Approximating closer

Physics was one of my favorite classes in high school. Especially physics lab. I remember simulating transverse waves using an extra-long Slinky stretched 30 or 40 feet down the hallway between classrooms. Of course, we made it a contest to see who could keep the most waves in motion at the same time, but it was hard to keep an accurate count of waves moving in both directions simultaneously. Curious students walked past as we were wave making and asked, “What classes are you in and how do I get to play with a Slinky at school?” When we answered, “Physics,” they shook their heads and kept walking.

This was decades before geeky became cool. Even so, I was always surprised that everyone didn’t consider physics fun.

In physics, you have to be OK with not knowing everything you want to know. The first step in solving any problem was to disregard the factors we weren’t smart enough to calculate, like friction or wind resistance or static electricity effects. The standard joke, funny to all us baby physicists, was, “Why don’t we just disregard the whole problem and go to lunch?”

The thing is, physics is only a tool; it isn’t the whole truth. Physics, as with all the sciences, is only an approximation of how the world really behaves. When an experiment finds disagreement between theory and the world, the theory has to go. It is the true behavior of nature that matters, not our approximation of it.

Yet, it spite of so many questions we cannot answer, we know enough, or approximate close enough, to put men on the moon six different times, and enough to send two Voyager spacecraft on 35-year missions that are still ongoing and are approaching the edges of our own Solar System.

Last month I read a book about one of my heroes, physicist Richard Feynman, titled Quantum Man, by Lawrence M. Krauss. Krauss quoted Feynman, “People say to me, ‘Are you looking for the ultimate laws of physics?’ No, I’m not. I’m just looking to find out more about the world.”

I like this quote because Feynman is so grounded. For him, it wasn’t the abstract study of physics that really mattered, but the study of the world.

It was easy for physicists chasing the Nobel Prize to be captured by the search for a Unified Theory - one theory that tied together all the competing and conflicting ideas - gravity, electromagnetism, quantum forces. Feynman said he wasn’t after one theory that ruled them all. He just wanted to know more about the world.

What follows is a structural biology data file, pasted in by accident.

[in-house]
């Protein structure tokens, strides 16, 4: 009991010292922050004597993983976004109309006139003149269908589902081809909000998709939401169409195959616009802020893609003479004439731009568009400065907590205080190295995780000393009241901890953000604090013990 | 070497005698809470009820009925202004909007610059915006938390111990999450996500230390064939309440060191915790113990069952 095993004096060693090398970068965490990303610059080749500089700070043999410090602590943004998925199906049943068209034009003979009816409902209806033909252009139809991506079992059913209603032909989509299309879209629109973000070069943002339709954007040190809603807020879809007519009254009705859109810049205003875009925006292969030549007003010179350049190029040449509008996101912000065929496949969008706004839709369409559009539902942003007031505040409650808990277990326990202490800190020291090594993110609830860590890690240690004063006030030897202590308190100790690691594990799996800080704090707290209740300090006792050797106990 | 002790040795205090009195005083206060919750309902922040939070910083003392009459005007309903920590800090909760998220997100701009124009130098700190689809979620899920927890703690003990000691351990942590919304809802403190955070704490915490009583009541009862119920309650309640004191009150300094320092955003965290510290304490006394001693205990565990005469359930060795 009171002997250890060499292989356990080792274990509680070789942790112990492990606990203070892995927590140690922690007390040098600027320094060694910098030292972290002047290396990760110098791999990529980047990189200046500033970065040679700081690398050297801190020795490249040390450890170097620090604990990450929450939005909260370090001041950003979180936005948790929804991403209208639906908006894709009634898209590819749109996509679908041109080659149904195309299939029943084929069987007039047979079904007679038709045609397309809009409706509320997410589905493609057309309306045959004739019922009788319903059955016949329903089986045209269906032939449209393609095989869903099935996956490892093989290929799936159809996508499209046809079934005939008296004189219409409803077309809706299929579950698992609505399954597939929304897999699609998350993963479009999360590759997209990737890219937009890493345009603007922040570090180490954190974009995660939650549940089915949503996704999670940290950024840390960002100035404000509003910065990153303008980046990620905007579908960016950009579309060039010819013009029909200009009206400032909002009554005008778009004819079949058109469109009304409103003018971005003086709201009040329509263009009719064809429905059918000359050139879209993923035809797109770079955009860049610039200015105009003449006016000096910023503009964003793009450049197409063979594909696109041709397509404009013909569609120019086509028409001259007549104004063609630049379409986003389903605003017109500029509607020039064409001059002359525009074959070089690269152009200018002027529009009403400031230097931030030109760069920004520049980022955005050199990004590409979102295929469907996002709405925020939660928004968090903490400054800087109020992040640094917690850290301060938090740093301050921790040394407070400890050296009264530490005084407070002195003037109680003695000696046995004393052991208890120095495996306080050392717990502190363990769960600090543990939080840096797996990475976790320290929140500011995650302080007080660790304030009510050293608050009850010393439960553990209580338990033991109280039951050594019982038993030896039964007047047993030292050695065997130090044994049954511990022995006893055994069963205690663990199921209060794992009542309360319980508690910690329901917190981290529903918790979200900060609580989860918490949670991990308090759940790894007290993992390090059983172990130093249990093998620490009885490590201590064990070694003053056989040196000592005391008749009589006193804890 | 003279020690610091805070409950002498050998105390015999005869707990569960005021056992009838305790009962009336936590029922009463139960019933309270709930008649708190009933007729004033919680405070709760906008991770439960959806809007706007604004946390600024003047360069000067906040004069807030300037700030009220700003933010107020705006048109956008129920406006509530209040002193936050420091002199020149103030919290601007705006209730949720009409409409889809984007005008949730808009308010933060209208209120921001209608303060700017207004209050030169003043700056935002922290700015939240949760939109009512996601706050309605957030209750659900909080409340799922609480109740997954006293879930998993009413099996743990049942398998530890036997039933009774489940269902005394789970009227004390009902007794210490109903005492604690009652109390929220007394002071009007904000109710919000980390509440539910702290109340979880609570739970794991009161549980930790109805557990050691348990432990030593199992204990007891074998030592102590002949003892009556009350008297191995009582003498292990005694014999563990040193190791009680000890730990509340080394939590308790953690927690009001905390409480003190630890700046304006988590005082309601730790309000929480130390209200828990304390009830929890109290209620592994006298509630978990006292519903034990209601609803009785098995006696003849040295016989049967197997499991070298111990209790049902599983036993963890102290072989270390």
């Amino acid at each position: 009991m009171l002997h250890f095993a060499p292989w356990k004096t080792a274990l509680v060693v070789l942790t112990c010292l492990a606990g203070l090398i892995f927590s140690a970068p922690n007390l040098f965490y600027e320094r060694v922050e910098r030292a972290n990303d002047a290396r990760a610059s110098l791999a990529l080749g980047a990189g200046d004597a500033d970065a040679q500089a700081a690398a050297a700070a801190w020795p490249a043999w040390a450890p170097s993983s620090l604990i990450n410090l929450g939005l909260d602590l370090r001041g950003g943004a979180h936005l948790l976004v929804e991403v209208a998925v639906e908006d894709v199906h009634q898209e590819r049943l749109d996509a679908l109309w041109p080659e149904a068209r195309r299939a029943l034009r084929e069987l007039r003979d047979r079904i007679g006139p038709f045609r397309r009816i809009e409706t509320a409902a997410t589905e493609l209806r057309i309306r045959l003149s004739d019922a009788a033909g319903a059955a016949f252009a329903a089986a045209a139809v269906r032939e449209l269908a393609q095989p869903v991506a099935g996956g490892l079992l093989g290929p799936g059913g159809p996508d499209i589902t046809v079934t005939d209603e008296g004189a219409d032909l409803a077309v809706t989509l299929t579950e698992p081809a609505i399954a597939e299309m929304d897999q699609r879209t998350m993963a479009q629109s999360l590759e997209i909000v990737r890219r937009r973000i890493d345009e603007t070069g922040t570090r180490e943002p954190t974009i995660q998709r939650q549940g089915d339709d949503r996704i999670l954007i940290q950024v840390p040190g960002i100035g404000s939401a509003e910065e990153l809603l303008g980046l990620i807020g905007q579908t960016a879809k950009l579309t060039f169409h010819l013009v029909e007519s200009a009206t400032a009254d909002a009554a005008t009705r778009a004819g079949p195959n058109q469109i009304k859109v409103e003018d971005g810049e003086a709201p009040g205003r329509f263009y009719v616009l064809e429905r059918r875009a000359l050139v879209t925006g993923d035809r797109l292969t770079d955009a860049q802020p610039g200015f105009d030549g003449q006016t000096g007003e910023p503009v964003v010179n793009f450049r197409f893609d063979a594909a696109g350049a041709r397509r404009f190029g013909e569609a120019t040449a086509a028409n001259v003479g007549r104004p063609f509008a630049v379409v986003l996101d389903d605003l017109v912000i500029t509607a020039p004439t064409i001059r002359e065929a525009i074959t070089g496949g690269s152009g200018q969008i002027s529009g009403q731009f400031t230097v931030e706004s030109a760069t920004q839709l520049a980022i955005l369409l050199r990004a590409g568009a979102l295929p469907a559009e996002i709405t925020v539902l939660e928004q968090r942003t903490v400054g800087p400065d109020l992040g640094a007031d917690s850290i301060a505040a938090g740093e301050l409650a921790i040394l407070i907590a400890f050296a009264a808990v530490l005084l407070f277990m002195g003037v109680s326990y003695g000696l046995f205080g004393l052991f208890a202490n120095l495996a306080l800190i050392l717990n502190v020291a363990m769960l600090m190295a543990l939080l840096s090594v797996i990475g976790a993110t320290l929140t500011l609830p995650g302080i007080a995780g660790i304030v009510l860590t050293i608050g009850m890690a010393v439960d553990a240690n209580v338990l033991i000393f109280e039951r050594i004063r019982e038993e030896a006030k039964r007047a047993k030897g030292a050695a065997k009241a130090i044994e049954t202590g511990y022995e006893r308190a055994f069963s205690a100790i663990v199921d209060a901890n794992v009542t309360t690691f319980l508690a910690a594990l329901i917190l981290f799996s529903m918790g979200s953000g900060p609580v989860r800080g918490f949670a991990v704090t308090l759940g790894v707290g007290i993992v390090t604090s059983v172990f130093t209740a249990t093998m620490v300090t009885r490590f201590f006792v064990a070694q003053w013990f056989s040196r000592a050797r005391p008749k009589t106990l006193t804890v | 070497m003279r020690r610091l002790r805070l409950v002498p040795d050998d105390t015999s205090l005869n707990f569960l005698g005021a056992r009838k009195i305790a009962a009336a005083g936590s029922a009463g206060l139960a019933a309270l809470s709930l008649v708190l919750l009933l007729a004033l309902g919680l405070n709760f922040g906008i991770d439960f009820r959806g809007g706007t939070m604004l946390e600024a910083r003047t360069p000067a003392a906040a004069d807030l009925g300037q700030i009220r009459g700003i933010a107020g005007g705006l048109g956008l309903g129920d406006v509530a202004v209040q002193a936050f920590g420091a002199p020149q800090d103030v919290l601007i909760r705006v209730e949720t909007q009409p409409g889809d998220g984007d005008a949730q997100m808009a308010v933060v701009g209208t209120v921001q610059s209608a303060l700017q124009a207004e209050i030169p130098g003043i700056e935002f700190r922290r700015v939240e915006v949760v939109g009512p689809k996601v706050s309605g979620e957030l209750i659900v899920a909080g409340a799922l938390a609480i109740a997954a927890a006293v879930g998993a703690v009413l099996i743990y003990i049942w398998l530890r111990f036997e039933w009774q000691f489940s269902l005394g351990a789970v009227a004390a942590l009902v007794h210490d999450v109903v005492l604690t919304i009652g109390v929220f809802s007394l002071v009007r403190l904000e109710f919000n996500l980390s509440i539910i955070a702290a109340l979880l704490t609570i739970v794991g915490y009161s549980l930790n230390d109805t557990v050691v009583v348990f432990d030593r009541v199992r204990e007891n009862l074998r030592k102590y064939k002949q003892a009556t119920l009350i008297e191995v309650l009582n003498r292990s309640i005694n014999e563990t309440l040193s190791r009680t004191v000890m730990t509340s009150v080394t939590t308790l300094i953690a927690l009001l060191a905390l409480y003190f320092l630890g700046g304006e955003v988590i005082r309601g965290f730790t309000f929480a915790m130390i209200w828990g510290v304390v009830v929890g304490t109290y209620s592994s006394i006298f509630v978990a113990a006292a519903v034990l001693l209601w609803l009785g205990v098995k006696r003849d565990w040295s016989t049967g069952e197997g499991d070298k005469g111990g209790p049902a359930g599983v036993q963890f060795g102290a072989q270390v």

Krauss wrote, “Nature, like life, takes all sorts of stray twists and turns, and most important, it is largely insensitive to one’s likes and dislikes.”

He was reminding us that nature doesn’t care about our physics. It is up to us to get it correct, not up to nature to conform to something we can easily understand. For physicists, that can be disappointing when they have a beautiful idea that nature chooses not to exploit.

I can understand all that, even as a Bible teacher. It’s easy to be captured by the search for a Unified Theory - one theology that ties together all the competing and conflicting ideas - grace and judgment, free will and sovereignty, even creation and end times. Like Feynman, I don’t want to chase after all that. I just want to know more about living God’s life today.

As Bible students, we have to be comfortable not knowing everything we want to know: not because we aren’t smart enough, but because that’s how God intends it. In the Bible God never revealed everything about himself. Even when he agreed to show himself to Moses on Mount Sinai, he only showed his back. Full knowledge of God was too much for a human to handle, even for a superhero like Moses.

It took me a long time to settle with partial knowledge. I kept waiting for secret memo to show up, tucked in some obscure part of my Bible, the memo that spelled out everything. Instead, all I got were more questions.

Maybe all we know about God is an approximation, but the more we study and experience him, the closer our approximations can become to the God who really is. And learning about things we’ll never fully understand, like physics, like God, can be the best part of the journey.


“I run in the path of Your commands, for You have set my heart free.” Psalm 119:32

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